This architectural renovation project was undertaken by McCormack Law Office.

The home is located in Naperville, Illinois, USA.

Floor Renovation in Naperville by McCormack Law Office:

“At the request of a family located in the district of Naperville, we utilized the existing fabric of the wood framed shed to provide additional space and to re-form the squat.

The structure of the shed offered only a narrow hallway, deep enough to accommodate a painting, and smaller than the area of the room it housed.

Our solution to this was to partition the hall off into two, a wall of 6 meter long by 2 meter wide enabling a 2 meter diameter opening to the shed wall.

A full height mirror allows the space to become a ventilated, dry space with façade of aircraft aluminum that transparently connects the inside to the outside.

The entrance to the space is a small void between the bottom and top cabinets, allowing the space to be an open storage to the outside and to be the main source of light during the day.

Once inside the space, the wall of the cabinetry is clad in plywood.

The structure is exposed concrete and the façade is a single grain paint with a mirror and a revolving arm so that the space is filled with the light and the views are always present whether through the bedroom, in the bathroom or in the living room.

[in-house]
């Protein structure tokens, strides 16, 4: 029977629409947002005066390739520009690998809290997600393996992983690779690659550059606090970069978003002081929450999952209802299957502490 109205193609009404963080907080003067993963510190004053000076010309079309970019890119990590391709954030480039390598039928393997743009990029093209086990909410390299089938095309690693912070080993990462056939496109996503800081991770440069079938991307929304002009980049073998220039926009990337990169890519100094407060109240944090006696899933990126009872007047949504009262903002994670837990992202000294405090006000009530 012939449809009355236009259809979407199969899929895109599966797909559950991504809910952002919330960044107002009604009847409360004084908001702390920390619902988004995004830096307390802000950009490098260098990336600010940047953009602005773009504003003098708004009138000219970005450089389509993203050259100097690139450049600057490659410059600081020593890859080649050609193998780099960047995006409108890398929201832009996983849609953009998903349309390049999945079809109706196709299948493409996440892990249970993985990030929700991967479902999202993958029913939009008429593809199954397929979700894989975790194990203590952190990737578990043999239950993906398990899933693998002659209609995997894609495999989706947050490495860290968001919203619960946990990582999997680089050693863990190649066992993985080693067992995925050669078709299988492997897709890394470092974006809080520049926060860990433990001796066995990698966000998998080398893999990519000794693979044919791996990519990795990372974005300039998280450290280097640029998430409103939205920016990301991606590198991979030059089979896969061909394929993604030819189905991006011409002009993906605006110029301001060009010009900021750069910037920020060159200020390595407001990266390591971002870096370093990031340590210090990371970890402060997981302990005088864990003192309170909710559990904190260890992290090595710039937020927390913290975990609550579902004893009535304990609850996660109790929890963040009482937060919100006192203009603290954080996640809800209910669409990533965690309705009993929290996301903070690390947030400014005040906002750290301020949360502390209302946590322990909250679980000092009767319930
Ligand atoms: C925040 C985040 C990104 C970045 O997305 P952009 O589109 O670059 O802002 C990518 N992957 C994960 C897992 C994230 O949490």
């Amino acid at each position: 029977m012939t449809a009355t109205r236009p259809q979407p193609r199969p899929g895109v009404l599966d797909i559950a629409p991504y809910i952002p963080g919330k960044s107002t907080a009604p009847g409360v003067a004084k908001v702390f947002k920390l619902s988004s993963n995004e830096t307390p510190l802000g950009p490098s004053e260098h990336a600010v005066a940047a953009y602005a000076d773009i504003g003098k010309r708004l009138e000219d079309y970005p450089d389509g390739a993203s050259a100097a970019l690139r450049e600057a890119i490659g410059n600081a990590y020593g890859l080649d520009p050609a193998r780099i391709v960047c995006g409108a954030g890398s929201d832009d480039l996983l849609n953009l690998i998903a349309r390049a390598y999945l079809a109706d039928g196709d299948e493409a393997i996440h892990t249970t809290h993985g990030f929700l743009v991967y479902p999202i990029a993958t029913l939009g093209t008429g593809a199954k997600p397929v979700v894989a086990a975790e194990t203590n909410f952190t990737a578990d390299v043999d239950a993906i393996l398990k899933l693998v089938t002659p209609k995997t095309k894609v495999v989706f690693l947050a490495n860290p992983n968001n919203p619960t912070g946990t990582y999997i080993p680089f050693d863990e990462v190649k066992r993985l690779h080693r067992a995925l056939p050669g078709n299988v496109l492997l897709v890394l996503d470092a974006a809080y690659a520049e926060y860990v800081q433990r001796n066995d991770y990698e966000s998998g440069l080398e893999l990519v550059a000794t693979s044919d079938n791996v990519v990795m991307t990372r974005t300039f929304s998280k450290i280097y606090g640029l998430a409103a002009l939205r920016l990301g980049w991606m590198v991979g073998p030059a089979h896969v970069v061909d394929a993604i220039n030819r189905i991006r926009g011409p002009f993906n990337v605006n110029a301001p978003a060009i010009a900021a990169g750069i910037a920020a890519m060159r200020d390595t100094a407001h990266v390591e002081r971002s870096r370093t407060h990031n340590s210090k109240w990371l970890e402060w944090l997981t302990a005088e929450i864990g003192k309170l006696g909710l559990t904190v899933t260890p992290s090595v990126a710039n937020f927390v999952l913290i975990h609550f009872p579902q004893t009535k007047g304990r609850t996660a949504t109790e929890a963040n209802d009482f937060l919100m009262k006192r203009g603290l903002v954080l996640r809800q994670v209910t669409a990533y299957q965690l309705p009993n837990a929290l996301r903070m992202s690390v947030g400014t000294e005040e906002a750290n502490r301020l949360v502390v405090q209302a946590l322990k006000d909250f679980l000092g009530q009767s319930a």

A grid wall separate the bathroom from the living space.

A suspended light installation hovers over the bathroom.

The verandas of the cabinetry create a pattern of repeating elements that extend from one verandah to another.

The master bedroom is located in the rear half of the house where the greatest flexibility for storage was available.

It can be accessed through the master bedroom, which is in a balloon shape over the shower, and through a sliding door that protects it from the hallway.

The bathroom floor is composed of two different geometrically patterned tiles.

The shower is an unusual design. A suspended rain shower head is mounted on the ceiling.

The overall scheme of the home is inspired by the balance between the program essentials and the clients’ brief which defined the final shape and scheme.”

Photos by: Jonathan Savoie

HomeDSGN has received this project from our WeTransfer channel. Architects and interior designers are welcome to submit their work for publication.

Leave a Reply

Your email address will not be published. Required fields are marked *